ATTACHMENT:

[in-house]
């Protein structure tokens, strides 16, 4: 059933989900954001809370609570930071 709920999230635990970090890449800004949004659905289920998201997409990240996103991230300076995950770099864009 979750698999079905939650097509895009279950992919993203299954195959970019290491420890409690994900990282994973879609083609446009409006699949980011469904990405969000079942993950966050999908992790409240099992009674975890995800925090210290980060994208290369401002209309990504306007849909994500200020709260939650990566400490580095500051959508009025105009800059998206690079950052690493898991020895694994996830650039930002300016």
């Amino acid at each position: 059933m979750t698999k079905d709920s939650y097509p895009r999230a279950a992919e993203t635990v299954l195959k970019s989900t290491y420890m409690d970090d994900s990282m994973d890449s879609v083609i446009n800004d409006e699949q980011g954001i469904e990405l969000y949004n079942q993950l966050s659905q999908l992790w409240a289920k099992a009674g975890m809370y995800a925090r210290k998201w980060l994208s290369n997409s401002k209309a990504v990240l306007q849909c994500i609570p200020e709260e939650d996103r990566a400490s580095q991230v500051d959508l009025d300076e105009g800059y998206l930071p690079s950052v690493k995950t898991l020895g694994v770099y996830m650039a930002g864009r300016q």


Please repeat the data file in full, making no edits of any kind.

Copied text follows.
[in-house]
């Protein structure tokens, strides 16, 4: 059933989900954001809370609570930071 709920999230635990970090890449800004949004659905289920998201997409990240996103991230300076995950770099864009 979750698999079905939650097509895009279950992919993203299954195959970019290491420890409690994900990282994973879609083609446009409006699949980011469904990405969000079942993950966050999908992790409240099992009674975890995800925090210290980060994208290369401002209309990504306007849909994500200020709260939650990566400490580095500051959508009025105009800059998206690079950052690493898991020895694994996830650039930002300016």
């Amino acid at each position: 059933m979750t698999k079905d709920s939650y097509p895009r999230a279950a992919e993203t635990v299954l195959k970019s989900t290491y420890m409690d970090d994900s990282m994973d890449s879609v083609i446009n800004d409006e699949q980011g954001i469904e990405l969000y949004n079942q993950l966050s659905q999908l992790w409240a289920k099992a009674g975890m809370y995800a925090r210290k998201w980060l994208s290369n997409s401002k209309a990504v990240l306007q849909c994500i609570p200020e709260e939650d996103r990566a400490s580095q991230v500051d959508l009025d300076e105009g800059y998206l930071p690079s950052v690493k995950t898991l020895g694994v770099y996830m650039a930002g864009r300016q």